• Greg Wille

WHATEVER IT TAKES: Academy's history-making Bees challenge stubborn Diboll in Region III semifinal


ALWAYS ON THE RUN: Academy wide receiver Scout Brazeal, shown making a 70-yard touchdown reception during the Bumblebees' bi-district playoff loss to Hallettsville in 2020, has produced a stellar junior season with 66 catches for 1,271 yards and 15 TDs along with 89 tackles and three interceptions as a safety. After close playoff victories over Yoakum and Winnie East Chambers, coach Chris Lancaster's 11-1 Academy team carries a seven-game win streak into its Class 3A Division I Region III semifinal against Diboll (9-3) at 6 p.m. Friday at College Station High School's Cougar Field. The Lumberjacks have won eight straight. (File photo by Dean Kibler/Special to TempleBeltonSports.com)




By GREG WILLE

TempleBeltonSports.com

gwille2@hot.rr.com


COLLEGE STATION – As nice as it would be to win playoff games by comfortable margins, that’s just not really how Academy’s football team does things.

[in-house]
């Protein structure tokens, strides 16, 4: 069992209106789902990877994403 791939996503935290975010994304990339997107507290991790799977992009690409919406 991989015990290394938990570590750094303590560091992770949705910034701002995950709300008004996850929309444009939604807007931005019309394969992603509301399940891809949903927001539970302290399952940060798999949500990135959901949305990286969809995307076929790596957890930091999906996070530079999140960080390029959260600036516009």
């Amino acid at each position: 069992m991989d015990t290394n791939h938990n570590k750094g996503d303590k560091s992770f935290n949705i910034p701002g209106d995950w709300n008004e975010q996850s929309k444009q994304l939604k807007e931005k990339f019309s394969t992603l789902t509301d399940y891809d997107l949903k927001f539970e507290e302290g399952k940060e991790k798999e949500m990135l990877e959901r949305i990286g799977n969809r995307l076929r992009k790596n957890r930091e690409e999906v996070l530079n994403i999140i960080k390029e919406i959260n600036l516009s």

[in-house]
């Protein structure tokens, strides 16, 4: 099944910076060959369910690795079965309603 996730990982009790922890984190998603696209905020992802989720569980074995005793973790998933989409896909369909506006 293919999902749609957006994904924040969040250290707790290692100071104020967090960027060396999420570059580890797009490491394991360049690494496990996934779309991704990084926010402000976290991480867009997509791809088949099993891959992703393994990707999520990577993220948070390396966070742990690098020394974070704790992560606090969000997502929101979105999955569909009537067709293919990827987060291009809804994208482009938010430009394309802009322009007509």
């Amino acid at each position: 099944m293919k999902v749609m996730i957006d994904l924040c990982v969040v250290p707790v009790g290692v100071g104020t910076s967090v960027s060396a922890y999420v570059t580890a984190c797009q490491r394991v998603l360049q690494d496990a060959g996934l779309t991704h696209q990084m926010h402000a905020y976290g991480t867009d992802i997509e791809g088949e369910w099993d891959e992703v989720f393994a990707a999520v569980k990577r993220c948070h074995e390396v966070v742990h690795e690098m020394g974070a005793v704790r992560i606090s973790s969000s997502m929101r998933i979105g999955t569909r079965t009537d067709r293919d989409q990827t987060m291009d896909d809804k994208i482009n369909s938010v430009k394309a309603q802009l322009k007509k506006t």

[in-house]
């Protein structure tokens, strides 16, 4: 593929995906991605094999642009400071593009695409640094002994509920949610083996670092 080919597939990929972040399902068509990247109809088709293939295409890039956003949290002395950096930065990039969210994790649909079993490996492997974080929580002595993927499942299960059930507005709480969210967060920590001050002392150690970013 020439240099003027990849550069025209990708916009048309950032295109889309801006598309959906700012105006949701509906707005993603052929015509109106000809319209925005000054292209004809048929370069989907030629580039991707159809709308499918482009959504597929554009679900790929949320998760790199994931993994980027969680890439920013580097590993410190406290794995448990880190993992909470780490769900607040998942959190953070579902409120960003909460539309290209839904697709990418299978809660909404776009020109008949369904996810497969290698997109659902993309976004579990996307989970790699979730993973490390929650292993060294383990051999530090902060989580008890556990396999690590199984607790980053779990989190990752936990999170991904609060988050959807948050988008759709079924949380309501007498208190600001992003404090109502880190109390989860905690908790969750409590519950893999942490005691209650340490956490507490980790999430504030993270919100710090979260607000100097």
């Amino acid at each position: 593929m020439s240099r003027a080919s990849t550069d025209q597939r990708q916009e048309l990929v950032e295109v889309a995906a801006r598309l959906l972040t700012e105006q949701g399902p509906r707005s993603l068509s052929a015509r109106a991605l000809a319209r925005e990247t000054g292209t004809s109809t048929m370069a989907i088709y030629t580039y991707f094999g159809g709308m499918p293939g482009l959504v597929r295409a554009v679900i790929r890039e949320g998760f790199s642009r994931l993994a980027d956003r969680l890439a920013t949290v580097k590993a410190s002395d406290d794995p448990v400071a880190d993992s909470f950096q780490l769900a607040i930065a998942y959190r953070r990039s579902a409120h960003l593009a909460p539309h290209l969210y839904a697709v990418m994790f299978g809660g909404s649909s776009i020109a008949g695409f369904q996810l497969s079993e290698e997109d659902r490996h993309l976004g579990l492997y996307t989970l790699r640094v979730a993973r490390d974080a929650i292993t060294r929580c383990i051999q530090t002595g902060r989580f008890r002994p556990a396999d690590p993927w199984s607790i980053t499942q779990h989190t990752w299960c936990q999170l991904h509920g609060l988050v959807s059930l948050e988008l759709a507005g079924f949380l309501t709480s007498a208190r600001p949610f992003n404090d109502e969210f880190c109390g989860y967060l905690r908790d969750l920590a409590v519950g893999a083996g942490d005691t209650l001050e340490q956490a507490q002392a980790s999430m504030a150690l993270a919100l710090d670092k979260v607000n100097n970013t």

In the bi-district round of the Class 3A Division I postseason bracket two weeks ago in Waller, the Bumblebees never led Yoakum until Scout Brazeal’s game-ending touchdown reception from Kasey Mraz in overtime gave them a 28-22 victory.

Then in an area-round battle with Winnie East Chambers last Thursday in Tomball, Academy incurred a 14-0 deficit 8½ minutes into the game before the Bees surged during the middle two quarters on their way to earning a 42-33 win.

Grit and resilience are two vital traits for Academy (11-1), which will play a third-round playoff game for the first time in program history when the Bumblebees challenge Diboll (9-3) in a Region III semifinal at 6 p.m. Friday at College Station High School’s Cougar Field.

As his Academy team prepared to play a stingy Lumberjacks squad that hasn’t allowed a point in two playoff games and has recorded shutouts in four of five games overall, second-year head coach Chris Lancaster said that’s the way his battle-tested Bees like it in their tight-knit community of Little River-Academy.

“That’s the key. We just finished up telling them that they should be very confident. It really shows their true identity, character and integrity, (winning after) being down in both games – and early, too,” Lancaster said after practice, one day before Thanksgiving. “I mean, dang, (against East Chambers) we were down two touchdowns before we could even get our headsets adjusted right.